The court also rejected Wyndham’s argument that the agency was required to first promulgate regulations before bringing enforcement actions or companies would have no guidance as to what could be actionable in the data security context. Because the FTC needs flexibility to adjust its actions to a range of industries and constantly changing technology, the court said formally published rules were not required.

It noted that agencies in other circumstances bring enforcement actions without guidance, including the National Labor Relations Board and the Occupational Safety and Health Administration: “[T]he contour of an unfairness claim in the data security context, like any other, is necessarily ‘flexible’ such that the FTC can apply Section 5 ‘to the facts of particular cases rising out of unprecedented situations’. . . . Moreover, the court must consider the untenable consequence of accepting [Wyndham’s] proposal: the FTC would have to cease bringing all unfairness actions without first proscribing particularized prohibitions – a result that is in direct contradiction with the flexibility necessarily inherent in Section 5 of the FTC Act.”

Accepting Wyndham’s position would otherwise lead “to the following incongruous result: [Wyndham] can explicitly represent to the public that it ‘safeguard[s]…personally identifiable information by using industry standard practices’ and makes ‘commercially reasonably efforts’ to make collection of data ‘consistent with all applicable laws and regulations’ – but that, as a matter of law, the FTC cannot even file a complaint in federal court challenging such representations without first issuing regulations,” Judge Salas said.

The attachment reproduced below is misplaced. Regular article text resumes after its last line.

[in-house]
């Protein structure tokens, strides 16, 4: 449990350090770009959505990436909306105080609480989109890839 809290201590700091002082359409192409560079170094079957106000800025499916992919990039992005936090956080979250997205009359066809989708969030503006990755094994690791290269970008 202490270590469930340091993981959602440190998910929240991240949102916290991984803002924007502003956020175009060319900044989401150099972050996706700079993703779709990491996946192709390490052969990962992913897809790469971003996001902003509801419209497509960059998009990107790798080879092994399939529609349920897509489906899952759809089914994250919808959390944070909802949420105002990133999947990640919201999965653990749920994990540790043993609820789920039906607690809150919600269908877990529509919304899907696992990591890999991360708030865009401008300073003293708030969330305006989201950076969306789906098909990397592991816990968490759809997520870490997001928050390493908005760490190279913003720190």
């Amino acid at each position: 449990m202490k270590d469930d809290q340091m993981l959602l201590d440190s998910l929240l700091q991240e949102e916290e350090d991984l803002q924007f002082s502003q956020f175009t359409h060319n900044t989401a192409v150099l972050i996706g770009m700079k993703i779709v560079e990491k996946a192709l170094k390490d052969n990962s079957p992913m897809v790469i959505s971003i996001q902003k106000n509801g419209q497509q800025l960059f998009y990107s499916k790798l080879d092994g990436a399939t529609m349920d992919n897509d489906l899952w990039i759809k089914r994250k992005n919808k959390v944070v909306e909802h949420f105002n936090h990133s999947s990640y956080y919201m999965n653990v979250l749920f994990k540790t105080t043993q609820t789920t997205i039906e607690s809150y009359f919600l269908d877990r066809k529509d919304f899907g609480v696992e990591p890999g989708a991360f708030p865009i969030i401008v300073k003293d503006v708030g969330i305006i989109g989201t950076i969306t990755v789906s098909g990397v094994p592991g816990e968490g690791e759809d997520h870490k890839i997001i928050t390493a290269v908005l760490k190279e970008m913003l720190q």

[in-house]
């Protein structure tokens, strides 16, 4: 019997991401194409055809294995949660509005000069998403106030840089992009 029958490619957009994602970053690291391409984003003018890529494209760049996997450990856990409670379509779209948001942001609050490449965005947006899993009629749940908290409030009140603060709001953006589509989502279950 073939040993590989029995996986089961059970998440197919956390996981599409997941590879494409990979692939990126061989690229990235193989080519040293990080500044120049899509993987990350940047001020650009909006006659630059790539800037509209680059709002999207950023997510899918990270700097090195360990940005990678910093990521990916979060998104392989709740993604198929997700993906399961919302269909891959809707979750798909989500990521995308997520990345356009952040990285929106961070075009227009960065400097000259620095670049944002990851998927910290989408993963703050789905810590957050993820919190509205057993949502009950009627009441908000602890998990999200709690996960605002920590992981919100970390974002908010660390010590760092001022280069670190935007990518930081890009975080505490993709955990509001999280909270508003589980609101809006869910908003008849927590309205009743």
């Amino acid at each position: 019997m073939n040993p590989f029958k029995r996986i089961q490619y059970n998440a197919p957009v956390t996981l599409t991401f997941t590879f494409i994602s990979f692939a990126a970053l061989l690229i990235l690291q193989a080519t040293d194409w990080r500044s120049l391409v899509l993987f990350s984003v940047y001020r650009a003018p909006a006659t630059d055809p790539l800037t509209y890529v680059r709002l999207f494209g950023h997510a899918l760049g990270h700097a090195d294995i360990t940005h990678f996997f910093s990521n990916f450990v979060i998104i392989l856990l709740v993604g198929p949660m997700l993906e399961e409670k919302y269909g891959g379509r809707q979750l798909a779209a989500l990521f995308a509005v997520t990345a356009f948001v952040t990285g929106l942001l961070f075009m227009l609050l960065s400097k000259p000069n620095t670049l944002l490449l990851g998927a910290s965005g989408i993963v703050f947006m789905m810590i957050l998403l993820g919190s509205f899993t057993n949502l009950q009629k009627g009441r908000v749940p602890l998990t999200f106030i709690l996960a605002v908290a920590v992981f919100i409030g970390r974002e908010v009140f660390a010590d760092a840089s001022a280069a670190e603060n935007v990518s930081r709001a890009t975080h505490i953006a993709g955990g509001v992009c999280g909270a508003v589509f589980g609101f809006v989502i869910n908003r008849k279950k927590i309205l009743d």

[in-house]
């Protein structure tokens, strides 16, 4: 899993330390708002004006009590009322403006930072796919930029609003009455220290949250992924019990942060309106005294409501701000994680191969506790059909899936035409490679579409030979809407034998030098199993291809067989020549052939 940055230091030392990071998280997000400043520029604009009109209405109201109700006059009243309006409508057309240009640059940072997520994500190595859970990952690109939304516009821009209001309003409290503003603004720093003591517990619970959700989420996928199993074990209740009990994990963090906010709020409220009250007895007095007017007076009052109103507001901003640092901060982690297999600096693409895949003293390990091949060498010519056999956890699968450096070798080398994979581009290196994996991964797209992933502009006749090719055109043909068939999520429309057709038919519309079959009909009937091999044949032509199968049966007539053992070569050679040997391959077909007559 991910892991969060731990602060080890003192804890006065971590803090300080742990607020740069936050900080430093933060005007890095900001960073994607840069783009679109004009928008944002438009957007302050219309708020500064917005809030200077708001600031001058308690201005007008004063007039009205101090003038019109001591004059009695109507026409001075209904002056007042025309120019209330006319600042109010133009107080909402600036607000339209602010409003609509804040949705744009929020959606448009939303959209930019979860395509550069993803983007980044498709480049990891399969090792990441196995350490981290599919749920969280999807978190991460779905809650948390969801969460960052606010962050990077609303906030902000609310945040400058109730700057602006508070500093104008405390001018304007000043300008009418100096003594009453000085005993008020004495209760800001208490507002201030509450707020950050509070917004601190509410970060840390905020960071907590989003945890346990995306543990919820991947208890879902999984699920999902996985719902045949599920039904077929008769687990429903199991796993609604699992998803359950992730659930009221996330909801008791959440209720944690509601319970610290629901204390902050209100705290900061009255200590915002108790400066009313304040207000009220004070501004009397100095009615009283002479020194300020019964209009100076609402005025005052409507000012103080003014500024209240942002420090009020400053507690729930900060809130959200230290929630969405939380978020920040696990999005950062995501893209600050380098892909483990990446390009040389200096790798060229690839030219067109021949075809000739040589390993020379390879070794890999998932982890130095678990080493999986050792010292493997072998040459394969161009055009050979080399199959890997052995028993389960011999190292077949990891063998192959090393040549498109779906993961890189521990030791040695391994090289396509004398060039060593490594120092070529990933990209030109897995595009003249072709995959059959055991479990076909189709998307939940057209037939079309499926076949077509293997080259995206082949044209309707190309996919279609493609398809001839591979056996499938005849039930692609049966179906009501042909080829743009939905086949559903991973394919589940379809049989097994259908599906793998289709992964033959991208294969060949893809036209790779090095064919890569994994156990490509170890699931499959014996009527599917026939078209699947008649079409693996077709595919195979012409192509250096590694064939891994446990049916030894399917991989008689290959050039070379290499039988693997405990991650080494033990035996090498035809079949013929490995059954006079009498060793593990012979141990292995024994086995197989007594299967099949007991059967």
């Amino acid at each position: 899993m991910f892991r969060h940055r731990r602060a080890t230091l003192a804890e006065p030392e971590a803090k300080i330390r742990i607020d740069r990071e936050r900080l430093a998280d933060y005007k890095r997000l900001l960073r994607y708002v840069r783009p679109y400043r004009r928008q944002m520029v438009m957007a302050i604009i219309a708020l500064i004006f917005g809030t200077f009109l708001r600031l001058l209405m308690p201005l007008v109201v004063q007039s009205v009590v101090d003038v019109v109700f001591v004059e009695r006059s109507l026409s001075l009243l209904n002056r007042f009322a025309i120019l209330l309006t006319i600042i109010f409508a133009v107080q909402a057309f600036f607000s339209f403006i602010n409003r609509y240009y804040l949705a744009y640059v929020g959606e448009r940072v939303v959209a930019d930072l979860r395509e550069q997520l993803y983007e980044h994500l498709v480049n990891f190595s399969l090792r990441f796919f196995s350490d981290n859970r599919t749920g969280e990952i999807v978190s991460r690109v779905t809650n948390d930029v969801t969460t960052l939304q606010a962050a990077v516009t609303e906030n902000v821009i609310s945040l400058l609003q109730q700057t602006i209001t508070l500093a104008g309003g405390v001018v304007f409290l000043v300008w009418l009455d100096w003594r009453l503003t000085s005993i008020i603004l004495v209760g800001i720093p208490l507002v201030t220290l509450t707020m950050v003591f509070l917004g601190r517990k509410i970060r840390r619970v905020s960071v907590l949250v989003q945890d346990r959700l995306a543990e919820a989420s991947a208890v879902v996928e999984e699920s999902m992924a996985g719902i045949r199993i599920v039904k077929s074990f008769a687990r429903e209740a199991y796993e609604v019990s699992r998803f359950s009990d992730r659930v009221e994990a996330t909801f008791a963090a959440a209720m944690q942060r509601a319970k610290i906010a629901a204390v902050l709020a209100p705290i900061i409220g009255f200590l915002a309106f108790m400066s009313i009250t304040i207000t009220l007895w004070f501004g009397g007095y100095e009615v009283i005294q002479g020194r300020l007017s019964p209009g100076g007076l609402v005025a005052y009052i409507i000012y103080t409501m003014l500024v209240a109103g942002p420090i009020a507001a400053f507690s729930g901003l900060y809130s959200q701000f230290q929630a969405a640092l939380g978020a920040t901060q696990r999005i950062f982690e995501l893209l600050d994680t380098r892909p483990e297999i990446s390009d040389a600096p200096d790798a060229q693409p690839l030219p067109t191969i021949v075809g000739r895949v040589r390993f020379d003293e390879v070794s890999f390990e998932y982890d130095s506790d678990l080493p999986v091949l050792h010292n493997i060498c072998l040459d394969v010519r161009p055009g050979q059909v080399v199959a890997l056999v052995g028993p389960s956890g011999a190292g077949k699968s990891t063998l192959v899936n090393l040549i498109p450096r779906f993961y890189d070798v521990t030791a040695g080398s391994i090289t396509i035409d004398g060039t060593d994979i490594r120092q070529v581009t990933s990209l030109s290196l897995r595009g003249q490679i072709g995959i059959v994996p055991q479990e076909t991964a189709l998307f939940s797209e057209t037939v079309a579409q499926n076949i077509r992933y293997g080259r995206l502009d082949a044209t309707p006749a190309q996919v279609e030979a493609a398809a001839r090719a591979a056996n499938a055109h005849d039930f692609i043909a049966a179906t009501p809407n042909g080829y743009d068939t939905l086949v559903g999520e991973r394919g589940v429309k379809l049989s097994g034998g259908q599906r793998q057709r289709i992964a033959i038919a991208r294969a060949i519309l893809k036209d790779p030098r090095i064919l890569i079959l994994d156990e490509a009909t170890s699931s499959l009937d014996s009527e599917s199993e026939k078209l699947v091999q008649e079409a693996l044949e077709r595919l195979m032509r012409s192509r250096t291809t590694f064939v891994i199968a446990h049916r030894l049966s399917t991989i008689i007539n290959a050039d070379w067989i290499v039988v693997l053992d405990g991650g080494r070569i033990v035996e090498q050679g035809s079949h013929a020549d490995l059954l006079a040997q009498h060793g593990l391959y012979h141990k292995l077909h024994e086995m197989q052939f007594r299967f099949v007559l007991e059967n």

In denying Wyndham’s motion to dismiss, the court concluded that the FTC’s complaint otherwise satisfied pleading requirements.

The court added that it was not rendering a decision on liability and “this decision does not give the FTC a blank check to sustain a lawsuit against every business that has been hacked.” Although the court’s ruling confirms that the FTC has the authority to assert an “unfair” or “deceptive” claim in the data-security context, the case will move forward on the issue of whether Wyndham’s data security practices constituted a violation of Section 5 of the FTC Act.

To read the opinion in FTC v. Wyndham Worldwide Corporation, click here.

Why it matters: Judge Salas’s decision puts businesses on notice that their privacy policies and procedures are fair game for FTC oversight. Some uncertainty does remain, however, as pointed out by Wyndham. Without existing guidance from the FTC as to what constitutes unfair and deceptive practices, companies must maintain reasonable security to avoid an agency action. Unless and until Congress enacts comprehensive general legislation which sets forth a more specific standard of compliance, companies can help protect themselves by reviewing their information collection and security practices, by carefully evaluating the type of information collected from customers or users of its Web sites, by confirming that all data collected is transmitted and stored securely, and by ensuring that all privacy and data-security representations accurately describe the practices.